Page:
Federally funded project will search for rare earth elements in Southeast Alaska seaweed

Varieties of kelp are seen underwater. A U.S. Department of Energy-funded project will investigate whether kelp and other seaweed in the waters off Alaska’s Prince of Wales Island can absorb significant amounts of rare earth elements that leach out from the Bokan Mountain site. (National Marine Sanctuary photo provided by NOAA)

What if prized rare earth elements could be extracted from seaweed, avoiding the need to dig into the ground for the materials used in technology and renewable-energy equipment?

That question will be addressed by a new project to examine whether those elements can be found in seaweed growing in the waters of Southeast Alaska.

The University of Alaska Fairbanks-led project is funded by the U.S. Department of Energy as part of a broader push for domestic rare earth elements.

It is one of three department-funded “algal mining” projects funded by the department. The others are in Washington state and California.

The Southeast Alaska project will launch in March with collection and analysis of various types of seaweed near Prince of Wales Island. The project is trying to determine whether significant amounts of rare earth elements are being absorbed by that seaweed from Bokan Mountain, a site known to contain several of those minerals. Beyond that, the project will examine the possibilities for cultivating enough seaweed to make it worthwhile to extract those absorbed critical elements, said the project’s lead researcher, UAF’s Schery Umanzor.

“This is absolutely a moon shot,” said Umanzor, a Juneau-based assistant professor of marine biology at UAF’s College of Fisheries and Ocean Sciences.

Seaweed is known to absorb metals, including those in the rare earth category. However, “the amount is miniscule.”

So the search will be for something that can absorb to the maximum extent possible, she said. “We will try to find a species or many species that can hyper-accumulate,” she said. The focus is on seaweeds “that we know how to grow already,” like rockweed and certain types of kelp.

The on-the-water sampling will take place in marine waters downstream from Bokan Mountain, requiring about a four- or five-hour boat ride from Ketchikan and an estimated five to nine days of sampling across grids, Umanzor said.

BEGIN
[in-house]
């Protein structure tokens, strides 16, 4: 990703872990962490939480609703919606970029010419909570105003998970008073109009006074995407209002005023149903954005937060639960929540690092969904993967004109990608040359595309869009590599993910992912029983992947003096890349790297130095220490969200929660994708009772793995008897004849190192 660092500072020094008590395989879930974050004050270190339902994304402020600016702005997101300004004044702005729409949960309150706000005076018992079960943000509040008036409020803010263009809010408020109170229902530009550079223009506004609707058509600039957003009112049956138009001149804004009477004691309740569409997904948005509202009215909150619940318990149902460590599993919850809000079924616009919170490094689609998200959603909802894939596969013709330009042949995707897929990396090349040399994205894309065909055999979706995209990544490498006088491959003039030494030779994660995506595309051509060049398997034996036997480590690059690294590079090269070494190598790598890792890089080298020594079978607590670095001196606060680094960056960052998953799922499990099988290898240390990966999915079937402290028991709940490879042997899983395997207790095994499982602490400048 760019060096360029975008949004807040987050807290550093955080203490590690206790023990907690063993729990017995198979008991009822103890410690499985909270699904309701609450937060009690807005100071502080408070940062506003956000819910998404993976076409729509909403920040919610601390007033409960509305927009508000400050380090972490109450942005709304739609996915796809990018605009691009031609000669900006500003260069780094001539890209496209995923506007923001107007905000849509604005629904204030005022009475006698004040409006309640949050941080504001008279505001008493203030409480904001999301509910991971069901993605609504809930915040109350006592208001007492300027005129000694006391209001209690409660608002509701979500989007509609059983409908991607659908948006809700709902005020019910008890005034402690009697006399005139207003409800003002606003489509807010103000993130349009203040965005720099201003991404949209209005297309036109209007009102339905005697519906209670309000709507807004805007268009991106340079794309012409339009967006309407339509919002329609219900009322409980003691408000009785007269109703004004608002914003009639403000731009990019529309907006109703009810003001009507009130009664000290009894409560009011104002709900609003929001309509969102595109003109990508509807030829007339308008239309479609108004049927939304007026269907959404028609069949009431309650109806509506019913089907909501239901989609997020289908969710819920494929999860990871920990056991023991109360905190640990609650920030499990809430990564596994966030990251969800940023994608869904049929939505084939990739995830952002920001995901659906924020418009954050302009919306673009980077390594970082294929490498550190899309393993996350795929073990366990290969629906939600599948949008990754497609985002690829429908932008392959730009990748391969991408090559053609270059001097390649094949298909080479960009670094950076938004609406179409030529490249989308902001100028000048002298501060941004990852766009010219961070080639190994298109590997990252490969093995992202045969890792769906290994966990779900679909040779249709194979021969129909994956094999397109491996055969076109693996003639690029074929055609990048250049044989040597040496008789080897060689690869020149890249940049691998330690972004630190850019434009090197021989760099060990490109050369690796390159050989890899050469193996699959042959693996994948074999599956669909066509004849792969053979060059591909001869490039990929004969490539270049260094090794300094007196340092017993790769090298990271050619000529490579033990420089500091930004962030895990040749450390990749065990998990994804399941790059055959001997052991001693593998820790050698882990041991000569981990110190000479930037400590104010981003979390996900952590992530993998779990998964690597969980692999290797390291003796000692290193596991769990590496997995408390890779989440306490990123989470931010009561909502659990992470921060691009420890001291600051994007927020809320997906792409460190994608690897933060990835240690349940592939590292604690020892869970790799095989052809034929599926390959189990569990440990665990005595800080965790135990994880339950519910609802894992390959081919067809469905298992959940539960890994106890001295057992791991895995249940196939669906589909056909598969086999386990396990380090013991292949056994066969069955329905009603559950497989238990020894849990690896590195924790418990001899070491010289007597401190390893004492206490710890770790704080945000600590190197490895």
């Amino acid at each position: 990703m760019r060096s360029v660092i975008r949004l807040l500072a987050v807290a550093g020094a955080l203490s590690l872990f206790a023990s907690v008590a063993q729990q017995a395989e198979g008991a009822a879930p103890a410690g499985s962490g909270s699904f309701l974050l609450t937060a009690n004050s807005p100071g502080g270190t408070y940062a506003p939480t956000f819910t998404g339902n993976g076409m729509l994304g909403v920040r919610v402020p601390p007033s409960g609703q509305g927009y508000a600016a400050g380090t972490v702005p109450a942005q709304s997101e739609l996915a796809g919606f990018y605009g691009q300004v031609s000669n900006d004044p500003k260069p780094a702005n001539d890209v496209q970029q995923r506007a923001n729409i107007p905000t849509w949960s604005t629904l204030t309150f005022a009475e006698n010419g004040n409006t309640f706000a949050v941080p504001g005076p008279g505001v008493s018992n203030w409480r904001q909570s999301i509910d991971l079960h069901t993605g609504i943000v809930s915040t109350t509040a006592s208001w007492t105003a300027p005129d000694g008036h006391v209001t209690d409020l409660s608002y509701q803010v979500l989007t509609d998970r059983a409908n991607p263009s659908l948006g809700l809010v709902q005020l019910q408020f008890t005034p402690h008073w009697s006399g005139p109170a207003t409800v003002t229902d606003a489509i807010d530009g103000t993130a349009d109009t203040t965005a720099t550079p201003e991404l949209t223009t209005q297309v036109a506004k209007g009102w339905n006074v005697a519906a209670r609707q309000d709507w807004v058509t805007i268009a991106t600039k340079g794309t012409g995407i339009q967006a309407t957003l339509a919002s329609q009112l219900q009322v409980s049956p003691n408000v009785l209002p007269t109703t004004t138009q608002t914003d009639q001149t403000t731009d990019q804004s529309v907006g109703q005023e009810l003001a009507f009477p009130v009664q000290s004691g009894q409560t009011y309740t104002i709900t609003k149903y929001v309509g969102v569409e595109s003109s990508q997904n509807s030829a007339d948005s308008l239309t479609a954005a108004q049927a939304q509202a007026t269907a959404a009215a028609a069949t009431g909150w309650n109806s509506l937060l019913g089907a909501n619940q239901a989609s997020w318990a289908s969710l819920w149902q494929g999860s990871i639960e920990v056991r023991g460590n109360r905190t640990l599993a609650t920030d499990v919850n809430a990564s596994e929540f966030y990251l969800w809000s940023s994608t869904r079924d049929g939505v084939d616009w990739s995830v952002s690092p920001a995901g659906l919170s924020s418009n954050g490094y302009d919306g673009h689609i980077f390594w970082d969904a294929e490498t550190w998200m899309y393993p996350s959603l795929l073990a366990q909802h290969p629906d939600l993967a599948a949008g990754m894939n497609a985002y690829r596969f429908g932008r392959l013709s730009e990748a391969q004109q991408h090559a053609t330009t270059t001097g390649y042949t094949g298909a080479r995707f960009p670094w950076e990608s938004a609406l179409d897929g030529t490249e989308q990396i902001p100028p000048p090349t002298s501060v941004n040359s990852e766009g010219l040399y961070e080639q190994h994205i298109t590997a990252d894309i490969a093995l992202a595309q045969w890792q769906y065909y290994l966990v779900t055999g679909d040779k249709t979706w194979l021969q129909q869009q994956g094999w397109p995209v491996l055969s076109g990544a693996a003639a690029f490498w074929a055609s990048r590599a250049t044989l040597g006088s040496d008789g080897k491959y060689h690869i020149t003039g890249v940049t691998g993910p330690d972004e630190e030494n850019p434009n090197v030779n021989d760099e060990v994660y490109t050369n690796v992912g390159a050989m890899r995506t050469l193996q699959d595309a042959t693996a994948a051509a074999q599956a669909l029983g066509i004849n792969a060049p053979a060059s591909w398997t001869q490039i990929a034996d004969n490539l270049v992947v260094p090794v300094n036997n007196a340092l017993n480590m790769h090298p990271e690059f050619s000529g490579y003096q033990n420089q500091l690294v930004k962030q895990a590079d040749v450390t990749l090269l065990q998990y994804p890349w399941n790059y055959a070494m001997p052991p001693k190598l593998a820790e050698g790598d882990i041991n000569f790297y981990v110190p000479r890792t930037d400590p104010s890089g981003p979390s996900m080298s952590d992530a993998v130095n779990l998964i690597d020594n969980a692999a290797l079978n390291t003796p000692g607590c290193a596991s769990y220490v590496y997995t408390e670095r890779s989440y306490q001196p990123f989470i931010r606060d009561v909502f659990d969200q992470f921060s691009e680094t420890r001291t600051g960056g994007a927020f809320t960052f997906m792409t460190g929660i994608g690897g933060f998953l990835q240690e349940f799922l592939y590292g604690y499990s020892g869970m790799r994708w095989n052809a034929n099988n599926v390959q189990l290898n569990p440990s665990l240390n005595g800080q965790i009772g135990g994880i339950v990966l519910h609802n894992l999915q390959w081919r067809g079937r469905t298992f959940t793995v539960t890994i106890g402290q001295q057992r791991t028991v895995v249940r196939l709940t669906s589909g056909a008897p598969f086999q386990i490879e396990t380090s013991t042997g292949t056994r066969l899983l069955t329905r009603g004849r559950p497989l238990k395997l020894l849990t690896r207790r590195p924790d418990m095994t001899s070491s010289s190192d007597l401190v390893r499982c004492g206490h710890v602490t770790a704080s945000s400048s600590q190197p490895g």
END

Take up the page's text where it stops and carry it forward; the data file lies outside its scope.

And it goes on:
The site is remote but has potential, she said. There is so much rain that natural leaching “happens at a good rate,” she said.

Once seaweed and water samples are collected, research partners will carry out further analysis, she said. Partners include scientists with the University of Alaska Anchorage, who will do geochemistry work, and with the National Renewable Energy Laboratory, who will analyze metal content, she said.

Bokan Mountain, located in the Tongass National Forest, is the site of a rare earth elements exploration project pursued by Nova Scotia-based Ucore Rare Metals Inc.

Bokan Mountain has a decades-long mining history. It was the site of a uranium mine that operated from 1957 to 1971, according to the U.S. Forest Service.

Ucore acquired leases there in 2006 and began exploring for rare earth elements. Its most recent exploration report was from a 2022 sampling program. The site contains numerous rare earth elements, including dysprosium, terbium and yttrium.

Seaweed is not the only potential unconventional source from which rare earth elements might be extracted in a way that avoids potentially destructive mining.

The Department of Energy and other organizations are investigating the possibility of pulling the minerals out of coal waste, including waste from Alaska’s Usibelli and Wishbone Hill coal mines, and from other industrial byproducts like wastewater from petroleum production.

Alaska Beacon is part of States Newsroom, a network of news bureaus supported by grants and a coalition of donors as a 501c(3) public charity. Alaska Beacon maintains editorial independence. Contact Editor Andrew Kitchenman for questions: info@alaskabeacon.com. Follow Alaska Beacon on Facebook and X.

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